What can you say about the Land Rover that hasn’t already been said? Sixty-six years on from its launch as a rival to the Jeep, it still holds tremendous appeal. If you were stuck in quicksand in a gorge in Borneo with night approaching and the cannibals starting to sharpen their spears, it’s still the only vehicle you’d want to see coming out of the jungle to rescue you. Equally, if you need to impress your friends and colleagues with your affluence and discriminating taste, then shell out £80,000 on a fully customised Defender and you can wow them with the leather interior, gun racks and mood lighting. This car proves the old adage that form follows function. I prefer the headlights in their original position between the two wings, but despite the body styles made available over the years, there have been mercifully few alterations to the spirit of the original.
- Produced 1948 onwards
- Engine 1.6 litres, 4 cylinders
- Value today Up to £30,000
- Verdict Who needs curves?
Ferrari 288 GTO
You can’t have a selection of the best classic cars without including a Ferrari, but choosing just one is a challenge. Fortunately, the 288 GTO is one of the best. Ferrari is about sublime performance combined with the best of automotive style, and the 280 GTO demonstrates both to perfection. It was originally envisaged as a homologation special based on the 308 GTB, and 272 of these beauties were produced between 1984 and 1986. The extra spoilers front and rear, bonnet louvres and quadruple driving lights set it apart from the standard 308 and, with 400bhp from a 2.9-litre twin-turbocharged V8, the 288 GTO performance also stands apart: it could reach more than 180mph flat-out and 60mph in under five seconds. But despite the racing heritage, the 288 GTO is not an intimidating car to drive: the handling is nimble, and even suburban traffic does not provoke it to behave like a prima donna. What’s more, there are few classic cars that are likely to be a better investment.
- Produced 1984-88
- Engine 2.9 litres, V8
- Value today £1.4m
- Verdict Ferrarissimo
The Porsche 959 was one of the great performance cars of its time. Its acceleration was peerless: 0-60mph in 3.5 seconds. The styling successfully combines the classic cues of the 911 with the brutal intent of the bulging rear arches, adding up to a coherent mixture of grace and power. The aerodynamics of the 959, aided by the electronically adjusted ride height and a four-wheel-drive system, all ensured that it remained safely under control. Successful in competition, both rallying and at Le Mans, the 959 was also sought after as a road car. It was one of the fastest production cars of its time, and 300 were sold, despite the £150,000 price.
- Produced 1985-89
- Engine 2.8 litres, flat 6
- Value today Up to £1m for the very best
- Verdict 911 looks with extra fizz
Lamborghini Miura S
The Miura is the first, and maybe the greatest, real supercar. In my view it remains the most beautiful production car ever made, combining drama, wit and elegance in an unbeatable visual package. The V12 engine positioned a few inches behind the driver’s head produces enough power to propel the Miura past 170mph. Visibility is atrocious, the steering ponderous and the noise deafening, but the car is not meant to be practical; it is pure glamour. This car epitomises the Sixties — an automotive version of Sophia Loren even down to the eyelashes — and its luminous colours can turn a rainy London street into the Italian Riviera. The Miura — only 764 were built — established Lamborghini at the front of the supercar pack and still resonates today. A real star.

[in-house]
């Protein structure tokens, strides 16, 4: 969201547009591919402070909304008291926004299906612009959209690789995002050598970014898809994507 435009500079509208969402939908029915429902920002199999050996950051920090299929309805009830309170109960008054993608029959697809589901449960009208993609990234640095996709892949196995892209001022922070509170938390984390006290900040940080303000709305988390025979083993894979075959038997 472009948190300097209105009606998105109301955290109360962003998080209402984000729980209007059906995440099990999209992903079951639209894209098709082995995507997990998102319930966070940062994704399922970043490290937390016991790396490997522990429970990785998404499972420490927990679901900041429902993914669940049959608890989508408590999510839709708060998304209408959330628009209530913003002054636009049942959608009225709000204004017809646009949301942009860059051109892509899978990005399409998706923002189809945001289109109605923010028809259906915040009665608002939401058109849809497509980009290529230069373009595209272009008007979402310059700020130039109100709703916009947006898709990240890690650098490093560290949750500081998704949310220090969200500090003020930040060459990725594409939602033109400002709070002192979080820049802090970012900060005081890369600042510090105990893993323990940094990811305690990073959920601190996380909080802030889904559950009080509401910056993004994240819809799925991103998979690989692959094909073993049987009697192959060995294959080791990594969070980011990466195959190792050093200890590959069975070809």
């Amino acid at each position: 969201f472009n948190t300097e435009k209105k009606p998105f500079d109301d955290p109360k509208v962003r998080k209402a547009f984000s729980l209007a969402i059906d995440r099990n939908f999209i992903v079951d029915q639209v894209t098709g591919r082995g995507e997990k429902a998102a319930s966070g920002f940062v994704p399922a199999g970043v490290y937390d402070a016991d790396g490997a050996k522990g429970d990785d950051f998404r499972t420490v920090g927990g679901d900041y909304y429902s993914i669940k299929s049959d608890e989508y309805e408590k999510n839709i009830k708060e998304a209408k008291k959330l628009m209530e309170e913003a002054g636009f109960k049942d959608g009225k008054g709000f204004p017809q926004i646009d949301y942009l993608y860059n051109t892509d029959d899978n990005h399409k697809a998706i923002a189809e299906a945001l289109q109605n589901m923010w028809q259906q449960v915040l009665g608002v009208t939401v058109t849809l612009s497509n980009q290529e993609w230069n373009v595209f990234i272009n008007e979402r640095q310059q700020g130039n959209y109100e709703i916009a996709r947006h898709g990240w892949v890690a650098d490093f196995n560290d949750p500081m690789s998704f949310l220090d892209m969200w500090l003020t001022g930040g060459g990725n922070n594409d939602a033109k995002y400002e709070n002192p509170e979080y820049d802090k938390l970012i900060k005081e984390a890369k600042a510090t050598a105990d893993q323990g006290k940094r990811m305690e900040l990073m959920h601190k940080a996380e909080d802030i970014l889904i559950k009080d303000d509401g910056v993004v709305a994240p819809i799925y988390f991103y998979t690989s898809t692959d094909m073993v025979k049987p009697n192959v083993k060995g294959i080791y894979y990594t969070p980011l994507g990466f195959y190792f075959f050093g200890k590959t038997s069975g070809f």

- Produced 1966-73
- Engine 3.9 litres, V12
- Value today Up to £1m
- Verdict The first supercar
Grand prix racing from the 1970s has roared back into the public imagination through Rush, Ron Howard’s film of the confrontation between James Hunt and Niki Lauda in 1976. Well, if you have seen the film, now meet the car: Hunt drove an M23 throughout his victorious 1976 season. Designed by Gordon Coppuck and built around a Ford Cosworth engine producing 470bhp, it ran with a six-speed gearbox. It won the constructors’ championship in 1974 for McLaren Ford and the drivers’ championship in 1974 and 1976. Thirteen cars were built over the five seasons that it competed, with improvements at each stage. In particular the M23 benefited from increasing attention to the weight of the car; the change to a compressed-air starter removed the need for a battery. Though maybe not the most technically advanced of Formula One cars, the M23 looks and sounds gorgeous and has a great story to tell.
- Produced 1973-7
- Engine 3 litres, V8
- Value today More than £750,000
- Verdict A piece of F1 history
London Classic Car Show 2015 preview
- James May’s most important cars in history
- Born in a barn: an investment that’s even safer than houses
- The magical machines set for London Classic Car Show’s Grand Avenue
- My Lotus Esprit S3 restoration hell
- How to cut a classic car’s running costs and even make money
- Who and what to see at the London Classic Car Show, January 8-11